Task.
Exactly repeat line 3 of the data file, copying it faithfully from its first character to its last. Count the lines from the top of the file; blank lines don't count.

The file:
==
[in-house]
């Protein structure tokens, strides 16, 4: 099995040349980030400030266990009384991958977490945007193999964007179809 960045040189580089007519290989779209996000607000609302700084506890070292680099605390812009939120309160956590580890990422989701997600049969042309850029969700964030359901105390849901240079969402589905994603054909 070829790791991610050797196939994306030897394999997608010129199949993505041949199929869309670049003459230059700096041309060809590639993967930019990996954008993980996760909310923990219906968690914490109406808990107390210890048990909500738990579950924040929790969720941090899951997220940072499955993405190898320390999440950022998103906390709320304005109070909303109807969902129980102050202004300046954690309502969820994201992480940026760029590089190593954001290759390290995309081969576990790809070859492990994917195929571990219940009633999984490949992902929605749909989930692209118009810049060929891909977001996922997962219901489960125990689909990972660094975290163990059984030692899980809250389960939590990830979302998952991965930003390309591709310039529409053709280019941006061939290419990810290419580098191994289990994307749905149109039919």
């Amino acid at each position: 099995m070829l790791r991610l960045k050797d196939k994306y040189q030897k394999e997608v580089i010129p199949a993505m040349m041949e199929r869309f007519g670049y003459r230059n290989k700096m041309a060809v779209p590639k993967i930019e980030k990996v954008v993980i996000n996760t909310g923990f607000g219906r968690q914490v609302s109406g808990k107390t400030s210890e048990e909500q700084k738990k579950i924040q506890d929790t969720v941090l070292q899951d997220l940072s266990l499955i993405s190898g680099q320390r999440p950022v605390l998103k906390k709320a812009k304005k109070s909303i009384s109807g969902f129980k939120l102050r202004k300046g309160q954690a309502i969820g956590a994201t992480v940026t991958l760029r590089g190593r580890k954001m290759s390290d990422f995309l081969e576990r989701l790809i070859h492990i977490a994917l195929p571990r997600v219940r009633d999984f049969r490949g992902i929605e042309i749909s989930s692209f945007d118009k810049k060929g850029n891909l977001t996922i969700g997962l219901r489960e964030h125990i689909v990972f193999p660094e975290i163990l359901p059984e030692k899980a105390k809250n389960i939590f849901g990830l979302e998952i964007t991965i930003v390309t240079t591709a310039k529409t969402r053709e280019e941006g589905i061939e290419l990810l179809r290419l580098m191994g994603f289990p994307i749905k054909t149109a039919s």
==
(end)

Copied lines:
């Amino acid at each position: 099995m070829l790791r991610l960045k050797d196939k994306y040189q030897k394999e997608v580089i010129p199949a993505m040349m041949e199929r869309f007519g670049y003459r230059n290989k700096m041309a060809v779209p590639k993967i930019e980030k990996v954008v993980i996000n996760t909310g923990f607000g219906r968690q914490v609302s109406g808990k107390t400030s210890e048990e909500q700084k738990k579950i924040q506890d929790t969720v941090l070292q899951d997220l940072s266990l499955i993405s190898g680099q320390r999440p950022v605390l998103k906390k709320a812009k304005k109070s909303i009384s109807g969902f129980k939120l102050r202004k300046g309160q954690a309502i969820g956590a994201t992480v940026t991958l760029r590089g190593r580890k954001m290759s390290d990422f995309l081969e576990r989701l790809i070859h492990i977490a994917l195929p571990r997600v219940r009633d999984f049969r490949g992902i929605e042309i749909s989930s692209f945007d118009k810049k060929g850029n891909l977001t996922i969700g997962l219901r489960e964030h125990i689909v990972f193999p660094e975290i163990l359901p059984e030692k899980a105390k809250n389960i939590f849901g990830l979302e998952i964007t991965i930003v390309t240079t591709a310039k529409t969402r053709e280019e941006g589905i061939e290419l990810l179809r290419l580098m191994g994603f289990p994307i749905k054909t149109a039919s």